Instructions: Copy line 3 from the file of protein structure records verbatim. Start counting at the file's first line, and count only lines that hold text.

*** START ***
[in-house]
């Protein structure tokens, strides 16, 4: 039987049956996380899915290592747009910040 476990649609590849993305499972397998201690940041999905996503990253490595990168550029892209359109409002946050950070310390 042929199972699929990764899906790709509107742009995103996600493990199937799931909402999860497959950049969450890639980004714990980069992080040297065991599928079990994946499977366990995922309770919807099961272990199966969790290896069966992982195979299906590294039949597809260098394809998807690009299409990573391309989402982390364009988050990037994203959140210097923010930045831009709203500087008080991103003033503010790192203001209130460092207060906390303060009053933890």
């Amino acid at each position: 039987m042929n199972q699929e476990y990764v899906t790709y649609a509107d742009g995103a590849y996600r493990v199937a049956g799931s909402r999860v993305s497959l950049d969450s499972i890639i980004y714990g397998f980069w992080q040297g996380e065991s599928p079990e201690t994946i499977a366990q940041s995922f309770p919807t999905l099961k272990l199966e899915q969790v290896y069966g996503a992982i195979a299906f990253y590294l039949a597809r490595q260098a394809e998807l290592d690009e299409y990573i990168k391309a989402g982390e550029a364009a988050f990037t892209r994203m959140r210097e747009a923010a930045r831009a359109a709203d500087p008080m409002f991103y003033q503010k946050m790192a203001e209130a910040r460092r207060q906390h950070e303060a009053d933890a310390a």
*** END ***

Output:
């Amino acid at each position: 039987m042929n199972q699929e476990y990764v899906t790709y649609a509107d742009g995103a590849y996600r493990v199937a049956g799931s909402r999860v993305s497959l950049d969450s499972i890639i980004y714990g397998f980069w992080q040297g996380e065991s599928p079990e201690t994946i499977a366990q940041s995922f309770p919807t999905l099961k272990l199966e899915q969790v290896y069966g996503a992982i195979a299906f990253y590294l039949a597809r490595q260098a394809e998807l290592d690009e299409y990573i990168k391309a989402g982390e550029a364009a988050f990037t892209r994203m959140r210097e747009a923010a930045r831009a359109a709203d500087p008080m409002f991103y003033q503010k946050m790192a203001e209130a910040r460092r207060q906390h950070e303060a009053d933890a310390a």